Shamlian Weltie by Vashti Braha
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Shamlian Weltie

August 2012
Worsted (9 wpi) ?
15 stitches = 4 inches
in Back loop slip stitch (a.k.a. "Slip Stitch Rib")
6.5 mm (K)
300 yards (274 m)
Easy to customize width & length (Shown: 300 yds size)
both US and UK
This pattern is available for $5.99 USD
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This stretchy 100% slip stitch crochet pattern contrasts two kinds of slip stitch ribbing for a fascinating, richly textured effect. It’s worked in one piece, lengthwise, and would be a beautiful wintertime gift for someone!

I began the design as a teaching aid -- a rib stitch sampler -- for Slip Stitch Crochet classes. To illustrate two important types of slip stitch ribbing, I combined them in one sampler swatch and fell in love. I knew I had to make a bigger version to wear!

Not knowing how much yarn a scarf size would require, I made the one shown just long enough to overlap comfortably as a neck warmer. The pattern includes easy information and styling suggestions if you wish to increase the length and/or width. The one shown required less than two skeins.

I called this scarf a “Weltie” as a play on the UK term “welting.” I noticed this term for what Americans call “ribbing” while I did some research on ribbed stitches. This scarf is welted with both horizontal and vertical ribs. The fluted vertical rib looks like a ruffle in this design in contrast with the horizontal rib; however, it behaves like a ribbing. It’s much stretchier than other kinds of crochet ruffles.

For me, this scarf doubles as a reference guide for combining these two types of ribbings as you go (no cutting & reattaching yarn). After crocheting this Weltie you’ll know how to add each of these two most useful kinds of slip stitch ribbing to other projects.

Skill Level: Experienced. Three different kinds of slip stitches are used in this design, and one of them is advanced and uncommon: an inverse stitch.
The other two slip stitches, slip stitch in the front loop and slip stitch in the back loop, are common and easy, especially if you’ve already crocheted some slip stitch projects.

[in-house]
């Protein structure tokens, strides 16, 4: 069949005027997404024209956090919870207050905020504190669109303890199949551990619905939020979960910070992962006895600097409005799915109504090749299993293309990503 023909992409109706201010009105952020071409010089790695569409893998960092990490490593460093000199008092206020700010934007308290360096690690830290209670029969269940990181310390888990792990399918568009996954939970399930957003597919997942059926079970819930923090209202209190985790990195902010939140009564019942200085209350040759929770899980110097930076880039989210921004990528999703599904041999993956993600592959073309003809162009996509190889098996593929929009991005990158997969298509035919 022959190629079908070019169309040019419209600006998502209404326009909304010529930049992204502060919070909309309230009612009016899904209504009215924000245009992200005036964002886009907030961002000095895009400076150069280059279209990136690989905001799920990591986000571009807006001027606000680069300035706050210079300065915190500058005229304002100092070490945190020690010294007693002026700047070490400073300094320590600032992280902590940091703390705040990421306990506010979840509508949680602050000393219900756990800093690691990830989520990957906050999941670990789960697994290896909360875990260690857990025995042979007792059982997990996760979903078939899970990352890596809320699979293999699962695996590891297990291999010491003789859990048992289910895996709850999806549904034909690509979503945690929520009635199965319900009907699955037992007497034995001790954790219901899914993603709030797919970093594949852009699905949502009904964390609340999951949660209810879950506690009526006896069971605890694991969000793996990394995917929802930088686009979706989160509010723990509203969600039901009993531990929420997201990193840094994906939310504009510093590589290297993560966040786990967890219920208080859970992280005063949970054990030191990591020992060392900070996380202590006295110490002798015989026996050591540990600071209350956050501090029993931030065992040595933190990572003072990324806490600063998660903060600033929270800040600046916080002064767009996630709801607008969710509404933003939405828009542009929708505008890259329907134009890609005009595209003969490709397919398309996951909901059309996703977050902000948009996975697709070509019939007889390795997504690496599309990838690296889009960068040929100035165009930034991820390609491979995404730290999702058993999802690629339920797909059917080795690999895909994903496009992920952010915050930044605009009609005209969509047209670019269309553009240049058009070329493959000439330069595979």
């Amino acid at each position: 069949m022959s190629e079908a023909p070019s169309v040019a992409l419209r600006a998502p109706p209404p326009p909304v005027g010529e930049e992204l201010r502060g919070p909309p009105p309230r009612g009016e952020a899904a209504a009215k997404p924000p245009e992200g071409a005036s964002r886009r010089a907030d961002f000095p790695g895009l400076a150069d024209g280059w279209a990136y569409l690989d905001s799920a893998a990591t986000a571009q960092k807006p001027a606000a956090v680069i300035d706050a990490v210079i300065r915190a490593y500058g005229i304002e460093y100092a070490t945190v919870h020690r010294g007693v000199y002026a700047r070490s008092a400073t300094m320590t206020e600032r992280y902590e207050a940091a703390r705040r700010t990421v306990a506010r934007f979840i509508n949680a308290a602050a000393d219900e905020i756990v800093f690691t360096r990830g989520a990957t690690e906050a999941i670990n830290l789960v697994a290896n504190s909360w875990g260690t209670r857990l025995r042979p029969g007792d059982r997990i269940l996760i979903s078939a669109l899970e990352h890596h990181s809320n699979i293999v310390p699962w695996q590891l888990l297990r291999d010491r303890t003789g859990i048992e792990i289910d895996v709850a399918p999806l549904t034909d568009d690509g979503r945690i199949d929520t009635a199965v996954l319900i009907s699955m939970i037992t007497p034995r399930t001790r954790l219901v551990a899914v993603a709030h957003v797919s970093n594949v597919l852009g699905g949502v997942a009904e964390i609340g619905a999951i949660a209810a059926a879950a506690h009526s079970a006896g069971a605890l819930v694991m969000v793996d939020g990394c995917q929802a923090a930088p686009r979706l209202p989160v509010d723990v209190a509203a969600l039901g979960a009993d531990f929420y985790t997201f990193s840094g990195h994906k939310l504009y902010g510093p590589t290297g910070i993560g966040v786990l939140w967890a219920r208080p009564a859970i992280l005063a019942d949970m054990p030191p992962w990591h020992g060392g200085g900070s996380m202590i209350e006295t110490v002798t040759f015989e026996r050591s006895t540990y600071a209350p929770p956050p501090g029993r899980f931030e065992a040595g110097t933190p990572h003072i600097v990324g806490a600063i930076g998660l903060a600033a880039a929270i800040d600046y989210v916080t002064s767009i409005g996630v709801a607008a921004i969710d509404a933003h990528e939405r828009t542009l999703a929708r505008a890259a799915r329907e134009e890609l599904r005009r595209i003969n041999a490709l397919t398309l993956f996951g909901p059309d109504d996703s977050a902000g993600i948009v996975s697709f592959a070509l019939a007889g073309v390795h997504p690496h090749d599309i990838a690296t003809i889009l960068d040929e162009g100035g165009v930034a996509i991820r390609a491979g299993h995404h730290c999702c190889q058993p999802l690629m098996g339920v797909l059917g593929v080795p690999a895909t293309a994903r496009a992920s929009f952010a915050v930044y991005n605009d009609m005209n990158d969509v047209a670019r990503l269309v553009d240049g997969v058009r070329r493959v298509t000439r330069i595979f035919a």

If you haven’t already tried a pattern using these two basic slip stitches, however, they should be considered an Intermediate skill until you’re comfortable making any slip stitch with a consistently looser stitching gauge as determined by the size of the crochet hook. This is because the slip stitch is one of the first stitches a crocheter learns how to make, but they are only taught how to make them tightly. If this is an ingrained early habit for you, it will take some practice to make your slip stitches consistently looser.

Another Intermediate-level skill you need for this design is increasing and decreasing with slip stitches. This pattern uses two increasing methods, and one of them is especially valuable to know because it’s virtually invisible!

I have kept the pattern abbreviations to a minimum, and include International English equivalents for American measurements, yarn weights, and stitch terms.

After following this pattern you will know (if you didn’t already):

  • How to crochet classic horizontal slip stitch ribbing
  • How to crochet a useful & lovely vertical slip stitch ribbing
  • How to crochet three kinds of slip stitches and understand their combined textures
  • How to use a hook-led stitch gauge
  • How to increase with slip stitches using two different methods

Finished Dimensions
Unstretched: Pictured Weltie is 27” long X 8.25” wide {69 cm X 21 cm} measured flat (not hung). Customizing information is included in pattern for widening and lengthening scarf.

Substituting a yarn: Choose a wool blend, or wool-textured acrylic #4 medium weight yarn that lists a crochet hook size range from US H/8/5mm-I/9/5.5mm on its label. These yarns may also be referred to as Worsted, Aran, and occasionally “afghan weight.” If you choose a tonal or other type of self-striping yarn, stripes will run lengthwise along the scarf (not across its width).
Recommended if you’re new to slip stitch crochet: 4 or more stitch markers until you can recognize the last slip stitch of each row of both ribbing types.
A button or shawl pin (optional)